To commemorate Black History Month, our Bauer Media UK stations, publications and people all shared their content and voices to honour Black culture and history. Check out just some of the many ways in which our brands celebrated.
Audio UK initiatives
“I really hope the work we do in October challenges and inspires us to look every month, and every day, at the music we play, the artists we book and the subjects we talk about", says Ben Cooper, Group Managing Director, Radio. "Diversity isn’t a ‘nice to have’, it’s not something we should be reminded we need to do. It must be at the heart of Bauer because the more diversity of thought we have, the more creative and supportive we are. The strength of our culture and the authenticity of our output depends on it.”
"Diversity isn’t a ‘nice to have’, it’s not something we should be reminded we need to do. It must be at the heart of Bauer because the more diversity of thought we have, the more creative and supportive we are. The strength of our culture and the authenticity of our output depends on it.”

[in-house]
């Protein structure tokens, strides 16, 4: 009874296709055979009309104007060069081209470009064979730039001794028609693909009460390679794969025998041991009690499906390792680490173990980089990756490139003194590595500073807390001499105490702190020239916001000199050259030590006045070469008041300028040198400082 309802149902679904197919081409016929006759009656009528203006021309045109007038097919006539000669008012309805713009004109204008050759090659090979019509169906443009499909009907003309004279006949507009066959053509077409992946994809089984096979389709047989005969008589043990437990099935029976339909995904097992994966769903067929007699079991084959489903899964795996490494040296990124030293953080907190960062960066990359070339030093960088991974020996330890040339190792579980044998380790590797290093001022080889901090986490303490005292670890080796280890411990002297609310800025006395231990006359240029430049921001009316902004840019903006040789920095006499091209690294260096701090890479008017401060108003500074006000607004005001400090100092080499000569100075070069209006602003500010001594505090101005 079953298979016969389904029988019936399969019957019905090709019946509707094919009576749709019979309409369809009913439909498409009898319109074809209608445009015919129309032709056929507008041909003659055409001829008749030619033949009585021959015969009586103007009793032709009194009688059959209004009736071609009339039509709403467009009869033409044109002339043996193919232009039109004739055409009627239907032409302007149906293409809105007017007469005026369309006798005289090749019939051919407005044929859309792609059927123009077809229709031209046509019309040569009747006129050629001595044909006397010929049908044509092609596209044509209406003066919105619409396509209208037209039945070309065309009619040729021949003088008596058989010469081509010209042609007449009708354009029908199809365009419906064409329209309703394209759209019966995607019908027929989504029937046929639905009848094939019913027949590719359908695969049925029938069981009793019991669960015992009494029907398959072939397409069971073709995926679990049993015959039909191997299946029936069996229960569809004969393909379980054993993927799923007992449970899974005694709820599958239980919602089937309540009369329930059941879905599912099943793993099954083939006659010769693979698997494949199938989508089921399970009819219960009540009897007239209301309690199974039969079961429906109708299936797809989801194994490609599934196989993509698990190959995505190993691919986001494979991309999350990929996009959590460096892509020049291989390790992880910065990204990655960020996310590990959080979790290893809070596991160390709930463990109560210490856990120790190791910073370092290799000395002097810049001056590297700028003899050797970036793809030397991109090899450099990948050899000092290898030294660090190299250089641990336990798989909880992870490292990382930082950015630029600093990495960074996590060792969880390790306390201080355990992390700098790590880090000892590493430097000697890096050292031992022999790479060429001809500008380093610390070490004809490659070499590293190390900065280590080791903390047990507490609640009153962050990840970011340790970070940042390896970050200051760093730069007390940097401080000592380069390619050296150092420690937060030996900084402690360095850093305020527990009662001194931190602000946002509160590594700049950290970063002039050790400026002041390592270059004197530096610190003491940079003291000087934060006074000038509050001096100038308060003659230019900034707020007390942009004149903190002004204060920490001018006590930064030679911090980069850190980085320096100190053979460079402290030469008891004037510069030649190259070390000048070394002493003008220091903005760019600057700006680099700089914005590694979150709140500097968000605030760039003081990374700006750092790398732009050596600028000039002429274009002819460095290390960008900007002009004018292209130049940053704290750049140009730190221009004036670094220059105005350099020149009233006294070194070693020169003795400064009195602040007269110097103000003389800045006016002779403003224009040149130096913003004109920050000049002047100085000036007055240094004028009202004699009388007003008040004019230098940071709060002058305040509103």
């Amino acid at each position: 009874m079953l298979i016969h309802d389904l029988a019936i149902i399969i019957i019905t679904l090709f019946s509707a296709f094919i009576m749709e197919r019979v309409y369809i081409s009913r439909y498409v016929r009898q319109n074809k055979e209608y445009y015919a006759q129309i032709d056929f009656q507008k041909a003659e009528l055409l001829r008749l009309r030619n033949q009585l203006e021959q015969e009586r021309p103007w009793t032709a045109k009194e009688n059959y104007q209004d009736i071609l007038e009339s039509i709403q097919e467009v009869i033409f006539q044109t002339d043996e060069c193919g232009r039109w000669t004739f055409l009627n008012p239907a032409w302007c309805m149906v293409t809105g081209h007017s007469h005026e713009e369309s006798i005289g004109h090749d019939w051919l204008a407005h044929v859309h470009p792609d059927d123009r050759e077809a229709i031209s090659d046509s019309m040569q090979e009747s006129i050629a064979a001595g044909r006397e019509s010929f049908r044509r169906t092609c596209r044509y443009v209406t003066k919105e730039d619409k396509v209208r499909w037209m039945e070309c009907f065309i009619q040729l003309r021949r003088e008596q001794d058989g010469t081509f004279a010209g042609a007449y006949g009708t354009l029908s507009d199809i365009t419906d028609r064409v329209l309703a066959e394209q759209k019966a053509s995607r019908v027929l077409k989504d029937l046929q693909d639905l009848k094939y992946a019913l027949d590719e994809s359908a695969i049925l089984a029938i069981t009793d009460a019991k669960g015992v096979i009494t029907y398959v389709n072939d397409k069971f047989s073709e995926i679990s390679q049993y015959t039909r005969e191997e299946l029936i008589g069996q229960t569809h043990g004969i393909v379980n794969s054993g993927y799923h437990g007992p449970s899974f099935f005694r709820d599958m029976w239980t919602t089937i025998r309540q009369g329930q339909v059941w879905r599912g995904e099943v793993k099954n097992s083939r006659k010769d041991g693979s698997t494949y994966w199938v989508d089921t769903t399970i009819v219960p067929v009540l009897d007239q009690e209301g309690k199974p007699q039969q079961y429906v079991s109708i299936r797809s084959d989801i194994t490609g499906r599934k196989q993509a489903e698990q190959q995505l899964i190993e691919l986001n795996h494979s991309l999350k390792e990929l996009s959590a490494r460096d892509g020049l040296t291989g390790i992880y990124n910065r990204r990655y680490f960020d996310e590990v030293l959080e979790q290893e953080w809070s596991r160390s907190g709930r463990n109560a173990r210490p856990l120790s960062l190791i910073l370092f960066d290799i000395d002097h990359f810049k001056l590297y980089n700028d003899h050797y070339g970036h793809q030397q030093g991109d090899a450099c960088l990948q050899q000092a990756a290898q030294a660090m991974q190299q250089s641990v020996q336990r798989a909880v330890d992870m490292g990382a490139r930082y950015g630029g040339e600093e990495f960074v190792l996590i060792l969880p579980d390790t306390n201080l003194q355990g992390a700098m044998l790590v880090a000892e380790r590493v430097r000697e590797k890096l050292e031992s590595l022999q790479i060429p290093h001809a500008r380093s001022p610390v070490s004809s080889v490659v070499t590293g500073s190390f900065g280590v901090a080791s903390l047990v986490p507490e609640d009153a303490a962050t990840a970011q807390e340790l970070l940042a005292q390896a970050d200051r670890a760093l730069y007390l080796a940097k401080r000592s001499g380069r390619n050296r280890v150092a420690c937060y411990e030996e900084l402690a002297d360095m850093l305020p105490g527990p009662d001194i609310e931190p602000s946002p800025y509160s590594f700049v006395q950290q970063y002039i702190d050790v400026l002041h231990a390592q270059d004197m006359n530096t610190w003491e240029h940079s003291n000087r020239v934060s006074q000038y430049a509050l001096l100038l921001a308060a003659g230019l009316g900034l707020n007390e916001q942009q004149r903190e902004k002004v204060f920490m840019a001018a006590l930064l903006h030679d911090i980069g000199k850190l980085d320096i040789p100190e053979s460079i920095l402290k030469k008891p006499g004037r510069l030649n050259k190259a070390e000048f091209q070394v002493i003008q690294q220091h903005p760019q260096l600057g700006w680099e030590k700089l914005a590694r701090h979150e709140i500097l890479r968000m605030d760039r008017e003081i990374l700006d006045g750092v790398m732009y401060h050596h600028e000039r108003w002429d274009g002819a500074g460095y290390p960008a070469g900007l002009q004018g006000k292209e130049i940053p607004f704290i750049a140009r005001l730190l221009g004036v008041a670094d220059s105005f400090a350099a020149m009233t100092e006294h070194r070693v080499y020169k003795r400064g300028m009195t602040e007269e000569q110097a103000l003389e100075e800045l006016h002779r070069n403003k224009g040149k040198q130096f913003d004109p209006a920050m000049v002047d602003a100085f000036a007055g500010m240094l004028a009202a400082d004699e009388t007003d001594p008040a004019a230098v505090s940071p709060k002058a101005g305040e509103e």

- Ben Cooper
Absolute Radio presents the Skin Show:
In celebration of Black History Month, Absolute Radio’s The Skin Show put together a brand new documentary called ‘The Blackness of Rock.’
The show's host, Skin, said of the show “I’m going to be talking to many people, some of them friends, some of them people I admire. We’re going to try and work out where did it all go wrong! When did black people lose Rock as a genre they were perceived to be into, why are we seen as outsiders in a genre we started then helped create and mould, and where are we now with the resurgence through artists from Death Grips to Willow Smith to Michael Kiwanuka. The kids have fallen back into love with guitars again but this time it’s all very different. Each week I’m going to try and fit another piece of the puzzle, and take on unique topics of the history of black music.”
Greatest Hits Radio (GHR) produces special programme ‘Back To My Roots’